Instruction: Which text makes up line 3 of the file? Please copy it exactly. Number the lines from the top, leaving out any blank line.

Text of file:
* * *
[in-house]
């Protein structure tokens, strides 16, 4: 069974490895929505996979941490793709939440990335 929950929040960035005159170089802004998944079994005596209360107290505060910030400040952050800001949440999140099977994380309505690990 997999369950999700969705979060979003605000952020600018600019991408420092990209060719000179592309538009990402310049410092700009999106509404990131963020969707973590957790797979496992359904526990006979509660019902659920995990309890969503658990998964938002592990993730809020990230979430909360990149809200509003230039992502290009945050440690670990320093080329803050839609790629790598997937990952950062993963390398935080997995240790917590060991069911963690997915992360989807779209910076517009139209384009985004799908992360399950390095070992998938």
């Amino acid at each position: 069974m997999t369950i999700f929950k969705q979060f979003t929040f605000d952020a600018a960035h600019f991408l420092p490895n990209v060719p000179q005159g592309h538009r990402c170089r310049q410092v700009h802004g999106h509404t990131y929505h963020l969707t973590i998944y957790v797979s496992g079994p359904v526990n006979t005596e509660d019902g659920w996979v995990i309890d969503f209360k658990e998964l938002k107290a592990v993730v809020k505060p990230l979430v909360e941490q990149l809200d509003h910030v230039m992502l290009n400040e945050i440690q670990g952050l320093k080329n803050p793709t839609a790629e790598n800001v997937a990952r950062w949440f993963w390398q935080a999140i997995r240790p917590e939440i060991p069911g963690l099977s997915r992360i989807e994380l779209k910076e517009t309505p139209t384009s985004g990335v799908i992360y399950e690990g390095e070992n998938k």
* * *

């Amino acid at each position: 069974m997999t369950i999700f929950k969705q979060f979003t929040f605000d952020a600018a960035h600019f991408l420092p490895n990209v060719p000179q005159g592309h538009r990402c170089r310049q410092v700009h802004g999106h509404t990131y929505h963020l969707t973590i998944y957790v797979s496992g079994p359904v526990n006979t005596e509660d019902g659920w996979v995990i309890d969503f209360k658990e998964l938002k107290a592990v993730v809020k505060p990230l979430v909360e941490q990149l809200d509003h910030v230039m992502l290009n400040e945050i440690q670990g952050l320093k080329n803050p793709t839609a790629e790598n800001v997937a990952r950062w949440f993963w390398q935080a999140i997995r240790p917590e939440i060991p069911g963690l099977s997915r992360i989807e994380l779209k910076e517009t309505p139209t384009s985004g990335v799908i992360y399950e690990g390095e070992n998938k």